- Certain topics should be off limits for debate. These are: 1) the accuracy of any facts you yourself assert or assume in framing your questions; 2) the correctness of any characterizations you make of others; 3) the wickedness of any sources which are critical or contradictory of you or your facts. The best way to remember these is by the acronym FOX (F for facts, O for others, and X for contradictory sources). It is inevitable that some opponents will try to deliver their own message between your questions, and to ask you questions of their own. This is acceptable; you want this to a degree, so long as you do not let them challenge FOX. If they attempt to do these things in a way that attacks or contradicts FOX (for example, if they try to argue that a particular group/person/website is not actually far-left and nutty) you should immediately cut them off. These attempts, if successful, will not only shift the terms of the debate, but will force you to defend your assertions and deny you the advantage of being on offense. They also challenge your leadership in the debate, which is an important advantage. People who persist with these attempts cannot be defeated in a debate, and you should end the debate rather than allow a perceived stalemate if the person does not let up. In a studio you can cut your opponent's microphone, but in your daily lives, a simple "take your liberal lies someplace else," is probably sufficient.
- The choice of accusatory modes of address (e.g., "you" liberals) is one that you have to make on the fly. Always start off referring to SPs/liberals in the third person, and append suitable disparaging language (nutjobs, loons, etc.) where appropriate. If your opponent takes the bait when you ask questions/request condemnations, and attempts to explain, distinguish, or rephrase (as discussed in Rules 1 and 2), you may decide to begin including your opponent in those groups. If you opponent stays within the narrative you are trying to project, and respects the acceptable boundaries you set (see Rule 3), avoid adding disparaging language when referring to him; the battle is already halfway won. If your opponent refutes the assumptions you have injected into the debate, you may use disparaging terms when referring to him (e.g., nutjob, Kool-Aid drinker). This is a great way to put a dogged opponent on the defensive, and focus his attention on refuting your charges rather than continuing to attack the assumptions of your arguments. It also provides rhetorical cover if you choose to end the debate as discussed in rule 3.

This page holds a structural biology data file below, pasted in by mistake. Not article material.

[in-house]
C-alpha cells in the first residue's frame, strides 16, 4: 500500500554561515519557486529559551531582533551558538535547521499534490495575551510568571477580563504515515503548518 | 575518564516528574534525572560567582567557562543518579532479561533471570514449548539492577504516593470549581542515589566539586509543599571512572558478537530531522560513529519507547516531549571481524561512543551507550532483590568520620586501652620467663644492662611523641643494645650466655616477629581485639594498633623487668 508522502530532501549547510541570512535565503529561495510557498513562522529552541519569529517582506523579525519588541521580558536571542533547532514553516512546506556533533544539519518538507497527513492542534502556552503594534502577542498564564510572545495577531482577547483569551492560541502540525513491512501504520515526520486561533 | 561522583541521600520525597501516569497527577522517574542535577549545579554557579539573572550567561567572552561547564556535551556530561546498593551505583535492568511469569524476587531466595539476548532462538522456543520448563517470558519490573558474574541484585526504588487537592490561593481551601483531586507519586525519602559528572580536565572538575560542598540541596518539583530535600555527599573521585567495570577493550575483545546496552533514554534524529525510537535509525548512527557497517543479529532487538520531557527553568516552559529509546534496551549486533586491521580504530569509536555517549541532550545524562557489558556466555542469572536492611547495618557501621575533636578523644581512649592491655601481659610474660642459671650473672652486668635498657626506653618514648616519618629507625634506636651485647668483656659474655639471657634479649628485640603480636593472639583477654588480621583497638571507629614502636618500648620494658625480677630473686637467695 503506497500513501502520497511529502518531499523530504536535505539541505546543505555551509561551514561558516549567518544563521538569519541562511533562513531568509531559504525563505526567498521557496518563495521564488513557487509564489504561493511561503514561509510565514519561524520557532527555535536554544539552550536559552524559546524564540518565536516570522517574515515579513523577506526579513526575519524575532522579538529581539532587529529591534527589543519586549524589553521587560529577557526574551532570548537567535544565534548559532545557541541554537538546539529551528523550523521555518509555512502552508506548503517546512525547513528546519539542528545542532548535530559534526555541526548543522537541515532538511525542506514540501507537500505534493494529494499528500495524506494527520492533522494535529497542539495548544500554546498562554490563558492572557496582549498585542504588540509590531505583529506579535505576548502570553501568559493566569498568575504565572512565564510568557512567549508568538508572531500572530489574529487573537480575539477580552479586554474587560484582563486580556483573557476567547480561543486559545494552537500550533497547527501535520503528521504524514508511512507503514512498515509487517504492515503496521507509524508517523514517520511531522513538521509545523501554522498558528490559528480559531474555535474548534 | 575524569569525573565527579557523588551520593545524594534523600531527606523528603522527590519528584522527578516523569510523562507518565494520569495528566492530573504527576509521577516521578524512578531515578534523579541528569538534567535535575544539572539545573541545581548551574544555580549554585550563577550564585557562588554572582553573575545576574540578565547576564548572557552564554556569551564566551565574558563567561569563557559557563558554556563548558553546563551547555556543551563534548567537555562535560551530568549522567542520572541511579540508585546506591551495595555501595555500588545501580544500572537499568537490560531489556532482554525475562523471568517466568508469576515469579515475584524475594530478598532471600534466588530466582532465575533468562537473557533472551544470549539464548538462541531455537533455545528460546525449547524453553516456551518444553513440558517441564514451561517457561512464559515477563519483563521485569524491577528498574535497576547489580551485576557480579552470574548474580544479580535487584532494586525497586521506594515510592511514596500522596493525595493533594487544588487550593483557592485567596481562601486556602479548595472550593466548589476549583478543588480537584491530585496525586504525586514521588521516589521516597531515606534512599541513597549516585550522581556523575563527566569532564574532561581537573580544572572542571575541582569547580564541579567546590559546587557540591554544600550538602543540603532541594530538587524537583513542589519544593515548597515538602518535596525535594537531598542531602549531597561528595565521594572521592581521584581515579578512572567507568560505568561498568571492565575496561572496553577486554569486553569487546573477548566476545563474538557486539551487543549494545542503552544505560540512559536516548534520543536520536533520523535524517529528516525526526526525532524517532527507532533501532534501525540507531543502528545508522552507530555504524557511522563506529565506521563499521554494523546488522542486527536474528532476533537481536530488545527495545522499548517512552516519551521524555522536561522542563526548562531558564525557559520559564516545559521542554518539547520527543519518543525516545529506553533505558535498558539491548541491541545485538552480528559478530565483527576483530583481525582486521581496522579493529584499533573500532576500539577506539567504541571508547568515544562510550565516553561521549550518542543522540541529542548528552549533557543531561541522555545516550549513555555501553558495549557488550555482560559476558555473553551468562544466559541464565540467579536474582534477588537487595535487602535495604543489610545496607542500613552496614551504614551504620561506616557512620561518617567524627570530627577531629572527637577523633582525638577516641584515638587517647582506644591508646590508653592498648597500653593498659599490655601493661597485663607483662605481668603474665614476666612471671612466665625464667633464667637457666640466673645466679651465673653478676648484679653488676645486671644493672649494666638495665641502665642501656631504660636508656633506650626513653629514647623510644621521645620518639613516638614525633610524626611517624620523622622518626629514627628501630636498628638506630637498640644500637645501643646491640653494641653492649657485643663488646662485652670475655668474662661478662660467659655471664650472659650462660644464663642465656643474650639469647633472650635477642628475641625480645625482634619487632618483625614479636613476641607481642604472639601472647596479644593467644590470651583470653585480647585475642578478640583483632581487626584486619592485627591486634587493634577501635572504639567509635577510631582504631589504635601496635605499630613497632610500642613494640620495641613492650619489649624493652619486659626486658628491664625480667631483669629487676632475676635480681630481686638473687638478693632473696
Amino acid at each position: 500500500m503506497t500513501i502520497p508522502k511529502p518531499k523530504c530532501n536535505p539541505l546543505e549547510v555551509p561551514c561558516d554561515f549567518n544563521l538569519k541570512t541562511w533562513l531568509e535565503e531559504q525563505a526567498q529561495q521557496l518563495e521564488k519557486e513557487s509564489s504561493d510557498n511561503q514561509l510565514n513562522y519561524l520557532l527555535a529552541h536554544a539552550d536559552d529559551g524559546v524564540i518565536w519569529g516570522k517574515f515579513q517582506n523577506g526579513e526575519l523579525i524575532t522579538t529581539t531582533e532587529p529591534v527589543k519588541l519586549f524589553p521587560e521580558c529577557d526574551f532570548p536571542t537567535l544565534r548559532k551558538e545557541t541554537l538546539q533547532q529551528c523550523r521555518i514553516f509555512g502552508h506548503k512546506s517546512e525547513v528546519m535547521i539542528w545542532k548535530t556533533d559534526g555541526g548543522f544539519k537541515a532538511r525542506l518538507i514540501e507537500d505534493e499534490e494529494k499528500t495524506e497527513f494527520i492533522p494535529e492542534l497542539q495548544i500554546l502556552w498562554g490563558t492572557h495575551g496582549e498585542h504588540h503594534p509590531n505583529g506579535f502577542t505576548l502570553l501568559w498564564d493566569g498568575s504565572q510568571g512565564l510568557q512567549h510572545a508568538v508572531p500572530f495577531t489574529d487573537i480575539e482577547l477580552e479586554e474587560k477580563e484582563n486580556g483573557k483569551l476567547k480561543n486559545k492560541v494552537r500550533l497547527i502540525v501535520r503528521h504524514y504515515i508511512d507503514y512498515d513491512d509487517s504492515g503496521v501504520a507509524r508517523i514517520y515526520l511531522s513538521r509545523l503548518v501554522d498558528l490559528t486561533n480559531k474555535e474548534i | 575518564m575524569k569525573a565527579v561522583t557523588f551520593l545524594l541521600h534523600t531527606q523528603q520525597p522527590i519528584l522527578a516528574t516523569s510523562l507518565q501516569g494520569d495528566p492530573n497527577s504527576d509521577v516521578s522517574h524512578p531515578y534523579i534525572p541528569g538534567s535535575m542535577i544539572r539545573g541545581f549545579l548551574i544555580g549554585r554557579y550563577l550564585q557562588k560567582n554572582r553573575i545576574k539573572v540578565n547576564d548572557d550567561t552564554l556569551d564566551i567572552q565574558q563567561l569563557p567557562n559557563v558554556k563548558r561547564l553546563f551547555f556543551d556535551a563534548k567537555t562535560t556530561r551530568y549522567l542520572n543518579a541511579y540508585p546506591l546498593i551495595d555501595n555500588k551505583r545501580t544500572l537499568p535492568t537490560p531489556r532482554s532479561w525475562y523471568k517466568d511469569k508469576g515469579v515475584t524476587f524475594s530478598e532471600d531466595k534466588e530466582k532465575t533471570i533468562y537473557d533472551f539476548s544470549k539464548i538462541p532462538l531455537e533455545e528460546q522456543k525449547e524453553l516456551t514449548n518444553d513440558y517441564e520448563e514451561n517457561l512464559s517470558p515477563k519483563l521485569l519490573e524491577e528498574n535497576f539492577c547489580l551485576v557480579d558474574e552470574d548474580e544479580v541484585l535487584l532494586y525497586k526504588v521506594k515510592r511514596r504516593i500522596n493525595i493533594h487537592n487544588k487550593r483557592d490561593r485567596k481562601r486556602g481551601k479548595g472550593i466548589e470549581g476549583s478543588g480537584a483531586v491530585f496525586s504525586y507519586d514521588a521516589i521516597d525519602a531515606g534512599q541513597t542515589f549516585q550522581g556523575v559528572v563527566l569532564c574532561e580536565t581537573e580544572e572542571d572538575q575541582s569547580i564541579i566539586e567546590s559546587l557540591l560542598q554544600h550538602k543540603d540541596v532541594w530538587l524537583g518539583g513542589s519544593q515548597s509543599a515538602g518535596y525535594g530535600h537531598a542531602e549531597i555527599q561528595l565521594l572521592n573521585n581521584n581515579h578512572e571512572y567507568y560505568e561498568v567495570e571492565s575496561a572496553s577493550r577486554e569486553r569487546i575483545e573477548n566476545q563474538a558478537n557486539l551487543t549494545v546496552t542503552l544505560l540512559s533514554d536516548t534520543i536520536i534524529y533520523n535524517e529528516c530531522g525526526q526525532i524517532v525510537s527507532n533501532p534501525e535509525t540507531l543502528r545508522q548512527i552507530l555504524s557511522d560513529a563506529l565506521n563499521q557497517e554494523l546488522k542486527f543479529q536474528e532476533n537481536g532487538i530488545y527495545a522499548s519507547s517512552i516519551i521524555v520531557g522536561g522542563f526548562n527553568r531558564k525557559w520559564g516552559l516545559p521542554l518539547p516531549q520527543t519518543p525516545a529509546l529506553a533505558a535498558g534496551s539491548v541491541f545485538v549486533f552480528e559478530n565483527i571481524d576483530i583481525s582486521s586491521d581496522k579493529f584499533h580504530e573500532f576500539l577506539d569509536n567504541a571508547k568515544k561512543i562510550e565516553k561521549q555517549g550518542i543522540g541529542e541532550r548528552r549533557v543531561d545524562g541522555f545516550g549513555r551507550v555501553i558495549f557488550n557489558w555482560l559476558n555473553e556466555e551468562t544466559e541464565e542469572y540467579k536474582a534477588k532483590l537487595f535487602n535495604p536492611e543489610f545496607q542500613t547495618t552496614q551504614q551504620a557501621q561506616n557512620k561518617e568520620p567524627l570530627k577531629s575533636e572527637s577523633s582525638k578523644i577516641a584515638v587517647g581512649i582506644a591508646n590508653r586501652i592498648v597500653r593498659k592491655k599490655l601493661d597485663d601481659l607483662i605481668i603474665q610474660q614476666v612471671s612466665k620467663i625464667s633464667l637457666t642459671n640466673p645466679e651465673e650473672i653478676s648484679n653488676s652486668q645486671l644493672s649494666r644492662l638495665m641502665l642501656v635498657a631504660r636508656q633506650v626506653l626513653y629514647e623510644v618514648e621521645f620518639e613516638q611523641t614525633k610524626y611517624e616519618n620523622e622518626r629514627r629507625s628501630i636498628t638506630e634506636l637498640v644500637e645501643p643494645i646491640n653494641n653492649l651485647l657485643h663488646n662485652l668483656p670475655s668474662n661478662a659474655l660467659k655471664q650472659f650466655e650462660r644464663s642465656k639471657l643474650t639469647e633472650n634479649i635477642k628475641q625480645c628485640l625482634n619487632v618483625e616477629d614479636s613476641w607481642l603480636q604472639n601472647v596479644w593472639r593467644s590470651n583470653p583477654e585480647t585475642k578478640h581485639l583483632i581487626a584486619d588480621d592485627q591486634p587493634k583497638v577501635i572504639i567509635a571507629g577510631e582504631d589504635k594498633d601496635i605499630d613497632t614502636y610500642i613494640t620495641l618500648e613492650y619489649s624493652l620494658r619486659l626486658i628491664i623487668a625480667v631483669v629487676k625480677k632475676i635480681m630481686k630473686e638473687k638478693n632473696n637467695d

- You should try never to say anything that is demonstrably false under all possible interpretations, but the accuracy of your facts is not nearly as important as the passion with which you defend them. Most factual assertions can at least be argued, even if by stretched logic, and projecting absolute certainty in asserting and defending your facts may actually sway your opponent. Failing that, it will at least deprive him of any feelings of triumph that admitting a mistake or displaying doubt would give him. Even if a factual assertion should prove absolutely untrue, remember to always defend FOX under Rule 3. F is for facts, remember, and the accuracy of your facts should in no way determine the passion with which you defend them. A simple rule of thumb is: always assume you are right, and expect others to do the same.
With these rules, and a little natural bloviating skill, you should skin any SPs that come your way, and leave those who won't make nice with a bitter taste in their mouths at the least.